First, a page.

These are all symbols that people of different cultures and times used to represent numbers. A set of symbols used to represent quantities is called a "number system."
About 5,000 years ago, the Egyptians developed a writing system called hieroglyphics, or picture writing. They used pictures for words, and pictures for numbers. Using this system, the number 12,423 used one "10 thousand" symbol, two "thousand" symbols, four "hundred" symbols, two "ten" symbols, and three "one" symbols. It looked like this:
At about the same time the Egyptians were writing these number symbols, the Maya Indians of Central America used bars, dots, and a clam shape to show numbers:
To them, the number 19 looked like this:
You might recognize another number system that is still used in some places today: Roman numerals. These began to be used by the Romans about 500 BC.
In this system, the number 157 is written CLVII.
At first, numbers like 9 and 40 were written like this: 9 was VIIII, 40 was written XXXX. Then a shortcut developed. If a smaller number is written before a larger number, you subtract it. So XI is 11 (10 plus 1), and IX is nine (10 minus 1). VI is six (5 plus 1), and IV is four (5 minus 1). Using this system, the year 1997 is written this way: MCMXCVII.
In all these number systems, you have to count up symbols and add or subtract just to figure out what the number is. Math was very simple in those days, since numbers were so complicated just to write and read.
Do you notice something missing from the Egyptian and Roman systems?
There's no zero. These systems didn't have much need for a zero. If you had nothing, you just didn't write about it. The zero became more important with a number system that used "place value."
Place value means that where each symbol is placed in the number is important. The Mayans had a well-developed place-value number system, though they used it more for calendars than for calculations.
In about 300 BC, Hindu mathematicians in India used a system that had nine symbols for the numbers 1 to 9. The symbol's position in the number showed if it meant ones, tens, hundreds, or more. The number 572 meant five hundreds, seven tens, and two ones.
Place wasn't important in the Egyptian system. The number
would be the same if it were written
But in the Hindu system, 572 is a different number from 275, because this system uses position to show value.
What happened if someone using this system had hundreds and ones, but no tens? The symbol for 307 was written 3 7, with a space between the two numerals. The blank space was to show that there were no tens in the number. But if you write the symbols too closely together, it could be mistaken for 37.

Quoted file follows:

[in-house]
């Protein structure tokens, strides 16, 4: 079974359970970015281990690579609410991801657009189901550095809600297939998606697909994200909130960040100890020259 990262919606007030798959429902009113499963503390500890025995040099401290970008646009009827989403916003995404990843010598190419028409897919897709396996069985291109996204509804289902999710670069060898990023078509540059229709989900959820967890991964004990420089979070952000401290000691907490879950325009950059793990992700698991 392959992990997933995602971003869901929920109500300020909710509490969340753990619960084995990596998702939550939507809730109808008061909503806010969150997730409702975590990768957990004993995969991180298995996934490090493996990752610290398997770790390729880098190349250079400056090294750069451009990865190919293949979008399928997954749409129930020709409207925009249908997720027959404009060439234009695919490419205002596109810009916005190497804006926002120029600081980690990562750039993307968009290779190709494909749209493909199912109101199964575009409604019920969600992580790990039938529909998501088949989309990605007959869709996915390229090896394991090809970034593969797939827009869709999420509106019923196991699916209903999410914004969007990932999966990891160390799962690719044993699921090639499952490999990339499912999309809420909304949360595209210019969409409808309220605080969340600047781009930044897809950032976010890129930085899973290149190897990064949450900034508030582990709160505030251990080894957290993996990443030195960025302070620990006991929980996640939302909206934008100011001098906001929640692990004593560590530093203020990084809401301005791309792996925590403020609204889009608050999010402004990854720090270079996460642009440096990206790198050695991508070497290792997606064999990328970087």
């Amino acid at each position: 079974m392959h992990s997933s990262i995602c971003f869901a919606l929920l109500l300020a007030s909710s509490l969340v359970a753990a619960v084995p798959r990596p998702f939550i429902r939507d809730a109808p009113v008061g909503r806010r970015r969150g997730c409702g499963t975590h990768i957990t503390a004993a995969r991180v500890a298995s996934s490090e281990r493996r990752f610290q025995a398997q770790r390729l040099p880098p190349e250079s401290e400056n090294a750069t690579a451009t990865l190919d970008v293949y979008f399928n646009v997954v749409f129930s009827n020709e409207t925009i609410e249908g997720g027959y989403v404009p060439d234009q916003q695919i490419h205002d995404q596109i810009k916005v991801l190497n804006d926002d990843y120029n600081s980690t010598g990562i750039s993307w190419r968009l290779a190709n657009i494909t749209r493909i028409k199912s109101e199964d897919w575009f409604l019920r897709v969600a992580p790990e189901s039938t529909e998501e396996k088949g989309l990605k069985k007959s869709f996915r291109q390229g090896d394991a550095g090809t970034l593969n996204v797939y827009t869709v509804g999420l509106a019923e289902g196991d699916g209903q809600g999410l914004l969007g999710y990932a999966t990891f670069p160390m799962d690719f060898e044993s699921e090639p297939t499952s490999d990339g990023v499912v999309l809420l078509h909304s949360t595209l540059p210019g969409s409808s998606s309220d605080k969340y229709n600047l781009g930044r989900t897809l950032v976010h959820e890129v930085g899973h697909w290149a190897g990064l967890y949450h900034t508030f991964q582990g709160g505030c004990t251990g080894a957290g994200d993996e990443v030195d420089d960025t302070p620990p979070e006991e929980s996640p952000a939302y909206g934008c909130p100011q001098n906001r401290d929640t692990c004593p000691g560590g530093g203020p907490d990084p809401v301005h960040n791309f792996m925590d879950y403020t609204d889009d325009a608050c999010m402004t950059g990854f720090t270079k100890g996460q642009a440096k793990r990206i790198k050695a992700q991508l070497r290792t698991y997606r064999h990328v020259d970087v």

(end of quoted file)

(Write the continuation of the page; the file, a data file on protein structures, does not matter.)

Writers began to put a dot between the numbers to show the empty space. Eventually, the dot grew into a circle and became the symbol for nothing, or zero: 307. ("Zero" is from the Arabic sifr.)
The idea of zero seems pretty obvious to us today. But it is one of the most important inventions in early arithmetic. Just as the wheel is a simple idea with many uses, the zero gave mathematicians new ways to think about numbers. It let people explore many new and complicated mathematical ideas.
The Arabs picked up this Indian number system, changing the symbols a little but using the ideas of place value and zero. From there, the system spread to Europe. Now it is commonly used around the world, and its symbols are called Arabic numerals.
You may or may not be excited about your next math test, but you certainly have something to be grateful for: You don't have to write your answers in hieroglyphics.
Design Your Own Number System
Poeple have always counted on their fingers. But some people count on their heads, too. In parts of China, the word for "two" is the same as the word for "eyes." In other languages, the word for "five" is the same as the word for "hand," because a hand has five fingers.
Some ancient native American pictures drawn on rock walls show a handprint next to a horse to mean "five horses."
Many counting systems are based on the number 10. Can you think of a reason why 10 is so popular?*
Suppose you made a number system using hieroglyphics, or pictures, to show the numbers 1 to 9. Many number systems use a single line to mean "one." The symbol for "two" might be a simple drawing of eyes or ears. "Five" might look like a hand.
See if you can think of symbols for all the numbers, based on objects that remind you of the number.
An example might be the number of petals on a certain flower or legs on a chair. Remember to keep the symbols simple, so they can be written quickly and clearly. Can you think of a symbol for zero?
*People often used their fingers to count. Since they had 10 fingers, they thought about numbers in terms of 10.